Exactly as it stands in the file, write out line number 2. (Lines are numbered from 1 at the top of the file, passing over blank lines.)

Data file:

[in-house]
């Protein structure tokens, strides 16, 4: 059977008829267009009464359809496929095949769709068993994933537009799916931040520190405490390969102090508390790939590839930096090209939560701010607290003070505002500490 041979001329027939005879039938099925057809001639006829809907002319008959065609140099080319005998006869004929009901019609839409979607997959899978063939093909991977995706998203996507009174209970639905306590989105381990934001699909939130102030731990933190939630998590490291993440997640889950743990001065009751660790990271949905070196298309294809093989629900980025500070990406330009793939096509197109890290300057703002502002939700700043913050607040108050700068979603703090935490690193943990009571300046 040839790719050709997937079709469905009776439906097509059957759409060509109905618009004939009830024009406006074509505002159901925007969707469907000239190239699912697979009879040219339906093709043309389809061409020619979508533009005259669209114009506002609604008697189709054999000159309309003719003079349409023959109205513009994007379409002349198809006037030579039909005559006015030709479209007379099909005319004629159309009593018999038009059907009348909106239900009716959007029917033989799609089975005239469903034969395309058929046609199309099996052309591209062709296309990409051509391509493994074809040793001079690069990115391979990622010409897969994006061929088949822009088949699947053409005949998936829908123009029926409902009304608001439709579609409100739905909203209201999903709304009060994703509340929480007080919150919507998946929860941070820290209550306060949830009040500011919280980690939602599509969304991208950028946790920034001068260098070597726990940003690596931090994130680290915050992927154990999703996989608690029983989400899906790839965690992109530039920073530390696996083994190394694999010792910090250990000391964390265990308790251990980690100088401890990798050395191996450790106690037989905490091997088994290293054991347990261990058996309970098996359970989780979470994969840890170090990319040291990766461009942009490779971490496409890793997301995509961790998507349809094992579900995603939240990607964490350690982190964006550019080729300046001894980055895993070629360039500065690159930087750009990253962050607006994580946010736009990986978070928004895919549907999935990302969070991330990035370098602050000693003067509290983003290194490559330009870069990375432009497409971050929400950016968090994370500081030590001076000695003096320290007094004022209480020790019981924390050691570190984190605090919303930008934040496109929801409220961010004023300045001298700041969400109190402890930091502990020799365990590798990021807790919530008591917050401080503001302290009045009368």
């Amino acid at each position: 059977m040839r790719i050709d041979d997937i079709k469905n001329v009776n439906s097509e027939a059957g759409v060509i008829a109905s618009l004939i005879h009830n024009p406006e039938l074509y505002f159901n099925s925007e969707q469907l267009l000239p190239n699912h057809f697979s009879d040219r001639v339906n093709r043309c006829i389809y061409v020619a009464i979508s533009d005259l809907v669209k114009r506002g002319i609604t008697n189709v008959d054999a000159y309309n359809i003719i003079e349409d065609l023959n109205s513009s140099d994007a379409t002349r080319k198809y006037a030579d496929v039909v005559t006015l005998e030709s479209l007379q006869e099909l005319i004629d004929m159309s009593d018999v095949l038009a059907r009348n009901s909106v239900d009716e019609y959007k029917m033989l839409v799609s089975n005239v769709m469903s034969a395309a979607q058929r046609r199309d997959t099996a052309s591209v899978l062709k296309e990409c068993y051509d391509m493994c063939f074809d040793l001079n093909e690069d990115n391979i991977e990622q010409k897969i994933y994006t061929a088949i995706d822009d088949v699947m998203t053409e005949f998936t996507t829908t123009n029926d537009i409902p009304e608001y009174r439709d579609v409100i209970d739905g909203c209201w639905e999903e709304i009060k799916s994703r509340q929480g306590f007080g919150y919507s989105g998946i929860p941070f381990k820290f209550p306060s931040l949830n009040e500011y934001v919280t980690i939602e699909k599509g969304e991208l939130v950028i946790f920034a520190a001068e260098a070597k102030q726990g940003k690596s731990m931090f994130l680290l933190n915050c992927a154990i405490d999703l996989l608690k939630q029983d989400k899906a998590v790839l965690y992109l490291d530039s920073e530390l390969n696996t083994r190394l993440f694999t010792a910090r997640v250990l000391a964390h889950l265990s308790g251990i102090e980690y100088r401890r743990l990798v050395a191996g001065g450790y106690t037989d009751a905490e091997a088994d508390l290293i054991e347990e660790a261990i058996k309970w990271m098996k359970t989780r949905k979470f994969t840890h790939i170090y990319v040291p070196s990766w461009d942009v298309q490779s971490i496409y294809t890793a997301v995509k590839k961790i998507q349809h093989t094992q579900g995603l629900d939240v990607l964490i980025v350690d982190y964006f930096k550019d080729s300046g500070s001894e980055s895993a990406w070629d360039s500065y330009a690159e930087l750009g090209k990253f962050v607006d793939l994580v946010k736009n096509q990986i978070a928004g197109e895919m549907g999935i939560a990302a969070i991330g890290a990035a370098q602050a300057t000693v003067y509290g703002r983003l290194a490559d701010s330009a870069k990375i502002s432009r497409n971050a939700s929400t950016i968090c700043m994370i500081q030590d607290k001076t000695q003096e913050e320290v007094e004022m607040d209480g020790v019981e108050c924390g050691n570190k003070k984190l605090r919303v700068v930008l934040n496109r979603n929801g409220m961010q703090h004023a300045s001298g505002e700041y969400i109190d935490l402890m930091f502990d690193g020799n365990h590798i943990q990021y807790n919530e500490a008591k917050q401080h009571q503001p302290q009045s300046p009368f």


């Protein structure tokens, strides 16, 4: 059977008829267009009464359809496929095949769709068993994933537009799916931040520190405490390969102090508390790939590839930096090209939560701010607290003070505002500490 041979001329027939005879039938099925057809001639006829809907002319008959065609140099080319005998006869004929009901019609839409979607997959899978063939093909991977995706998203996507009174209970639905306590989105381990934001699909939130102030731990933190939630998590490291993440997640889950743990001065009751660790990271949905070196298309294809093989629900980025500070990406330009793939096509197109890290300057703002502002939700700043913050607040108050700068979603703090935490690193943990009571300046 040839790719050709997937079709469905009776439906097509059957759409060509109905618009004939009830024009406006074509505002159901925007969707469907000239190239699912697979009879040219339906093709043309389809061409020619979508533009005259669209114009506002609604008697189709054999000159309309003719003079349409023959109205513009994007379409002349198809006037030579039909005559006015030709479209007379099909005319004629159309009593018999038009059907009348909106239900009716959007029917033989799609089975005239469903034969395309058929046609199309099996052309591209062709296309990409051509391509493994074809040793001079690069990115391979990622010409897969994006061929088949822009088949699947053409005949998936829908123009029926409902009304608001439709579609409100739905909203209201999903709304009060994703509340929480007080919150919507998946929860941070820290209550306060949830009040500011919280980690939602599509969304991208950028946790920034001068260098070597726990940003690596931090994130680290915050992927154990999703996989608690029983989400899906790839965690992109530039920073530390696996083994190394694999010792910090250990000391964390265990308790251990980690100088401890990798050395191996450790106690037989905490091997088994290293054991347990261990058996309970098996359970989780979470994969840890170090990319040291990766461009942009490779971490496409890793997301995509961790998507349809094992579900995603939240990607964490350690982190964006550019080729300046001894980055895993070629360039500065690159930087750009990253962050607006994580946010736009990986978070928004895919549907999935990302969070991330990035370098602050000693003067509290983003290194490559330009870069990375432009497409971050929400950016968090994370500081030590001076000695003096320290007094004022209480020790019981924390050691570190984190605090919303930008934040496109929801409220961010004023300045001298700041969400109190402890930091502990020799365990590798990021807790919530008591917050401080503001302290009045009368």